T-Cell Dysfunction in HIV-1–Infected Patients With Impaired Recovery of CD4 Cells Despite Suppression of Viral Replication


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Abstract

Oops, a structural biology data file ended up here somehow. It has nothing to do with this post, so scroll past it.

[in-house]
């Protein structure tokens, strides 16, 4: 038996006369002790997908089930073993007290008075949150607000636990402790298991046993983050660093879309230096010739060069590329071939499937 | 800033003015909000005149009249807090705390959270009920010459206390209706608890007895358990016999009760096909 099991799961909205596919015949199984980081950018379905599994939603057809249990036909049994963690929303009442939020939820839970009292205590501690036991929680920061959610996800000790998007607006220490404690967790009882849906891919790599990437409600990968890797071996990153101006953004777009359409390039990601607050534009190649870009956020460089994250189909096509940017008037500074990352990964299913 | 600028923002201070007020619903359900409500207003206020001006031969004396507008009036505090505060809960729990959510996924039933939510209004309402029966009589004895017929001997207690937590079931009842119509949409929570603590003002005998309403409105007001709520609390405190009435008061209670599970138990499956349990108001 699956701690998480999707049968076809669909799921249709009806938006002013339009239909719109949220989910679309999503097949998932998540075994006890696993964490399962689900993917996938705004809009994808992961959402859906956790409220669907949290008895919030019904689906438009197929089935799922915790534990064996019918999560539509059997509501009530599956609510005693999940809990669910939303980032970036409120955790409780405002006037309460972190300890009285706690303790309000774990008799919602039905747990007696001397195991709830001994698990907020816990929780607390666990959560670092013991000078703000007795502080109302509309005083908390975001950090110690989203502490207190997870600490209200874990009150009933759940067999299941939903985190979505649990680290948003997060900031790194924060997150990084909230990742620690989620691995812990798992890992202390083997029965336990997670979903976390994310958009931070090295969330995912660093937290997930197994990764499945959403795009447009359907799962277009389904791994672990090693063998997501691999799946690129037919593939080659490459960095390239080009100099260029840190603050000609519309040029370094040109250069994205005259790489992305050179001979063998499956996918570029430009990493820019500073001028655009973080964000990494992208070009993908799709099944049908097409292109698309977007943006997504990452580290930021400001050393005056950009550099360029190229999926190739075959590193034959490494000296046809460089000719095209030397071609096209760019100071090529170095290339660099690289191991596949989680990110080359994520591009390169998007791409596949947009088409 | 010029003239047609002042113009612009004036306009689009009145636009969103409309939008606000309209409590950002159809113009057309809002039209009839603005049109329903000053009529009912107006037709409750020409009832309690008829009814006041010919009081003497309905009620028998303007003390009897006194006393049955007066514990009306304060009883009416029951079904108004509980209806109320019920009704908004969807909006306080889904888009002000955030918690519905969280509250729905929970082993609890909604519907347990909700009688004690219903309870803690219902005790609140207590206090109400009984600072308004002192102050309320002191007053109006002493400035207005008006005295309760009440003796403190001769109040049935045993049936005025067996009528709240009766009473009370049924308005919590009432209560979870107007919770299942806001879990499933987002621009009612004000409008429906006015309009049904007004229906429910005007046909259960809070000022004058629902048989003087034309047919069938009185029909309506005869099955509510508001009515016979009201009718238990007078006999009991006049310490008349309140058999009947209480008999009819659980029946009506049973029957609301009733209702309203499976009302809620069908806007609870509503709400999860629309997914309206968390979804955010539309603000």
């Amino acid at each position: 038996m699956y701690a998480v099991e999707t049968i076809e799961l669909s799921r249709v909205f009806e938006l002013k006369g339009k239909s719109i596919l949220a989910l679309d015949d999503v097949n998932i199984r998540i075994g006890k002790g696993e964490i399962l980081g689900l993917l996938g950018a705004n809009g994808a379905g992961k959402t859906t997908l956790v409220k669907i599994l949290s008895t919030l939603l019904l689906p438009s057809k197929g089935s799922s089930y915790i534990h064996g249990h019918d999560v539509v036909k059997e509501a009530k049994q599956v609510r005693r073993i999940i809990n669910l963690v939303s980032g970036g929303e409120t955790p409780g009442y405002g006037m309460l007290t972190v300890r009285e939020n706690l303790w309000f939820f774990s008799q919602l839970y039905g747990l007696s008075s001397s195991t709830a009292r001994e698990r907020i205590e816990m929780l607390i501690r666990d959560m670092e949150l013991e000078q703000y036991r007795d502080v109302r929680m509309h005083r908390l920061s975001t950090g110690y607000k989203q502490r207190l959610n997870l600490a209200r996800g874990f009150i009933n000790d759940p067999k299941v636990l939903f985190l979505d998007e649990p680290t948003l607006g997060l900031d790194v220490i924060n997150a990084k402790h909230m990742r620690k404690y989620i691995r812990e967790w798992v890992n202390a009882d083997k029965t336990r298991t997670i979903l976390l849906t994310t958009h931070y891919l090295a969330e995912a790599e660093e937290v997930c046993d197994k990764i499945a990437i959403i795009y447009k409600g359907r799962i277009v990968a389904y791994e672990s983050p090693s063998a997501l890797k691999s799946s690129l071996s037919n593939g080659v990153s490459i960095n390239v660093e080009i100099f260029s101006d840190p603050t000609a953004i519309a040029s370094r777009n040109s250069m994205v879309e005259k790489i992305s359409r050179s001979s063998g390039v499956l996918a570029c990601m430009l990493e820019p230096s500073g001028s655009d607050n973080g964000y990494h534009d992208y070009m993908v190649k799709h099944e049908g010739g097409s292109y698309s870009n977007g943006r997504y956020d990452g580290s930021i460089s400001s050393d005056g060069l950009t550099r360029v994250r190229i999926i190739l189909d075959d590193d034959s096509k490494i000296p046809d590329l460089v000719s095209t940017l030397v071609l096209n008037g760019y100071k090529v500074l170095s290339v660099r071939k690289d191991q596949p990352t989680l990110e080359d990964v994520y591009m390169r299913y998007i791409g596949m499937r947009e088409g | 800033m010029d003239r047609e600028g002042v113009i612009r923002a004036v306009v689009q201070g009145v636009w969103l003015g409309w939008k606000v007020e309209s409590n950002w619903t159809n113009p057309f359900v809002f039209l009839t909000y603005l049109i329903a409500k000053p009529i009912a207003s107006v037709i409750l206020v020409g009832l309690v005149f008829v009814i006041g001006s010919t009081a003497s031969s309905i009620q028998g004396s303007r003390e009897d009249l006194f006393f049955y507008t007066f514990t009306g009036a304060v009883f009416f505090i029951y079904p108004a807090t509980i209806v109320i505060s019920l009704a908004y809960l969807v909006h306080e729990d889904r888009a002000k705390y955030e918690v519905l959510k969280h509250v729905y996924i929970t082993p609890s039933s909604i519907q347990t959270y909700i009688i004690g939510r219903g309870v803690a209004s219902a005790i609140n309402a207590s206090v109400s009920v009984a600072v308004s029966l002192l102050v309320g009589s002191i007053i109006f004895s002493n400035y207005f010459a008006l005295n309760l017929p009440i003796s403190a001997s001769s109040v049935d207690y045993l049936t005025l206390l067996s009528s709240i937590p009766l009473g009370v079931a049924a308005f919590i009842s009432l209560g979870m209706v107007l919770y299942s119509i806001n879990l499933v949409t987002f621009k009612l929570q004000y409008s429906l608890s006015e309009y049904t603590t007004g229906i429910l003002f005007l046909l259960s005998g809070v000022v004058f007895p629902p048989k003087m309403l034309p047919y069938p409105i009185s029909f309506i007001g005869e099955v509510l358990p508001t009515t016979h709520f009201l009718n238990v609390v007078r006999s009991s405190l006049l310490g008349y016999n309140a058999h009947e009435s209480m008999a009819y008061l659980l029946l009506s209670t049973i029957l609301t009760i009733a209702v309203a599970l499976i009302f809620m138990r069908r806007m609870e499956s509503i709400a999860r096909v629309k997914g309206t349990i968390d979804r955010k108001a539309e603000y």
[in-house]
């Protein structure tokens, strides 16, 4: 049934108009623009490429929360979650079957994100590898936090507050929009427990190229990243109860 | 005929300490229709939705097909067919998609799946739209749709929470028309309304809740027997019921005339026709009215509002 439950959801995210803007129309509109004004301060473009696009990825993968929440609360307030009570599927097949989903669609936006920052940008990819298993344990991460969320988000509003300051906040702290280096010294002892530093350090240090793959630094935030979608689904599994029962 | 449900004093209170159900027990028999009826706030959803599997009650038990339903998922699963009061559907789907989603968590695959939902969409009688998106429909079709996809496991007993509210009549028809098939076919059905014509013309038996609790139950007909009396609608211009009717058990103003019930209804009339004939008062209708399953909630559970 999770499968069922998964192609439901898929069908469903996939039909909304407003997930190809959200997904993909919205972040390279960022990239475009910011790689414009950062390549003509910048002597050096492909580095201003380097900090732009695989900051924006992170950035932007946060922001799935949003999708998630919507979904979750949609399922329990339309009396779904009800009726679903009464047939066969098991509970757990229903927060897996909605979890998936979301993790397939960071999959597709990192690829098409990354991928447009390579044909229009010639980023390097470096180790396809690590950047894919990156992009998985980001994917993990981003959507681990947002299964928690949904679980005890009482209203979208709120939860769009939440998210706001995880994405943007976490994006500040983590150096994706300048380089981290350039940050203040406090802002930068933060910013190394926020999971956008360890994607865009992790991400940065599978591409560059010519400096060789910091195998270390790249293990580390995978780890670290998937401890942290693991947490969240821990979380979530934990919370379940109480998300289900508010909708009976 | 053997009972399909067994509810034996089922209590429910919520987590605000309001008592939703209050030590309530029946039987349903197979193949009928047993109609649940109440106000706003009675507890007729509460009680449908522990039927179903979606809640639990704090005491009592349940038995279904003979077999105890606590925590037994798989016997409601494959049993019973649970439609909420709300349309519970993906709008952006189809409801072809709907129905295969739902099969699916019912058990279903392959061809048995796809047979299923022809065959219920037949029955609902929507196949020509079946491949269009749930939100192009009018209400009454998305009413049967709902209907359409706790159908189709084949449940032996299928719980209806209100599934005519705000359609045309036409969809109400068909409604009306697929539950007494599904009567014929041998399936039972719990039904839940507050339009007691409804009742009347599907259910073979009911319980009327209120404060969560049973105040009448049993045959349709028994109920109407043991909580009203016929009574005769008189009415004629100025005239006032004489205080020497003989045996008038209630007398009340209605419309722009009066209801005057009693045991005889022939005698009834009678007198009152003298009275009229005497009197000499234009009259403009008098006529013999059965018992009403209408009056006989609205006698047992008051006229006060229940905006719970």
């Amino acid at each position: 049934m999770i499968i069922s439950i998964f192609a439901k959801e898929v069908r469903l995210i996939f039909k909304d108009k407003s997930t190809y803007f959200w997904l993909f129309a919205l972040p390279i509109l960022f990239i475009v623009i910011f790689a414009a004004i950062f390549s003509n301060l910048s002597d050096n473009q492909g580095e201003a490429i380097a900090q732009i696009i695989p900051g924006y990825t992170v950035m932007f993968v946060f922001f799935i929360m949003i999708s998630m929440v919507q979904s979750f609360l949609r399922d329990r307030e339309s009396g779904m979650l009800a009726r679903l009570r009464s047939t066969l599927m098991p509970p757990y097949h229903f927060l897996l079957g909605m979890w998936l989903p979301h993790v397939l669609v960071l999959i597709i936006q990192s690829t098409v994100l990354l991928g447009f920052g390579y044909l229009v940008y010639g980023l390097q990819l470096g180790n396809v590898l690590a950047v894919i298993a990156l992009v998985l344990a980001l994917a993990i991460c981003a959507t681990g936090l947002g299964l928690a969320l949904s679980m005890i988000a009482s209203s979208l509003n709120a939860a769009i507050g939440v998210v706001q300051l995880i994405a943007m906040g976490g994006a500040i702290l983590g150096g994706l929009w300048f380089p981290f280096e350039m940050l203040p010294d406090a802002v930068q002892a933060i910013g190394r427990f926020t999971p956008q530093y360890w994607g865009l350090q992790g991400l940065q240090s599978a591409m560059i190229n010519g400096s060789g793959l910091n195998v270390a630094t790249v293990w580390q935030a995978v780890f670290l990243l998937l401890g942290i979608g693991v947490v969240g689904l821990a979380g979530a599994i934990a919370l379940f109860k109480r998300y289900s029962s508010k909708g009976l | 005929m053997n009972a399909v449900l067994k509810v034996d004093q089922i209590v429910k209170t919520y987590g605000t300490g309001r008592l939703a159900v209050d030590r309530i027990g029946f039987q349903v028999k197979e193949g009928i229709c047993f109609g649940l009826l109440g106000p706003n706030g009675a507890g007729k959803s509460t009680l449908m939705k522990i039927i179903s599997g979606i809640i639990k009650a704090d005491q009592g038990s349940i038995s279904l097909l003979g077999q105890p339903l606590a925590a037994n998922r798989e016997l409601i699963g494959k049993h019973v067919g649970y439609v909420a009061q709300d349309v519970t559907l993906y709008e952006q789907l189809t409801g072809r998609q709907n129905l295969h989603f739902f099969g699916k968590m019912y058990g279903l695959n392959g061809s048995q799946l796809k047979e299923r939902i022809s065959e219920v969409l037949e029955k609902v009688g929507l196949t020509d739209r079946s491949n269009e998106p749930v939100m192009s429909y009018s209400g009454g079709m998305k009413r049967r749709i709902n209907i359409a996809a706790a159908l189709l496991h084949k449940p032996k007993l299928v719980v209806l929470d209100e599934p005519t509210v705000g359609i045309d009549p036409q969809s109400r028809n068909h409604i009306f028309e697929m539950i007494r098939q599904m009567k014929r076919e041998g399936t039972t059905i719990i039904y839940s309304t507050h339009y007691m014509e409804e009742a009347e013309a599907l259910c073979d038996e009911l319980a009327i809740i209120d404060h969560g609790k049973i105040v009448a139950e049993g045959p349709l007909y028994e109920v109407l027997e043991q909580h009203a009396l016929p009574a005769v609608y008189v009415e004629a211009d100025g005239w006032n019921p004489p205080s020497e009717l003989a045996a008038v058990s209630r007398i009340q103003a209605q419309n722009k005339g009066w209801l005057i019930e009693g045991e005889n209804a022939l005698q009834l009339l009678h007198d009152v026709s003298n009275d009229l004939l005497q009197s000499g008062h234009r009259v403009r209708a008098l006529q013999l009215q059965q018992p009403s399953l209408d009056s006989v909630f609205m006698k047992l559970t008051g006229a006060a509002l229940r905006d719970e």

Introduction:CD4 T-cell recovery is impeded in some HIV-infected patients despite successful combination antiretroviral therapy (cART) with suppressed HIV RNA. We hypothesized that T-cell dysfunction would be increased in these patients.Methods:In the Danish HIV Cohort Study, we identified HIV-1-infected patients initiating cART with a CD4 cell count <100 cells per microliter, followed by HIV RNA<50 copies per milliliter for 3 years. Patients with a CD4 count <200 cells per microliter after 3 years were identified as cases; 42 patients with a CD4 count ≥200 cells per microliter were selected as controls. Six-color flow cytometry was performed on whole blood. Cytokine levels in supernatants from whole blood stimulations were assessed.Results:The case and control groups comprised 18 and 35 patients, respectively. Cases were older than controls (median: 54/46 years). The fraction of CD28+ cells was decreased among cases in the CD4+ and CD8+ T-cell subsets (P = 0.0014/P = 0.0349) and in the corresponding naive subsets (P = 0.0011/P < 0.0001). Cases had higher expression of human leukocyte antigen (HLA)-DR on naive CD4 and CD8 T cells (P = 0.0007/P = 0.0028). The production of interleukin (IL)-10 and IL-2 to phytohemagglutinin was decreased in cases (P < 0.0001/P = 0.019).Conclusions:Patients with impaired CD4 recovery shared a dysregulated T-cell phenotype with low CD28, high HLA-DR expression, and low IL-2 and IL-10 production.

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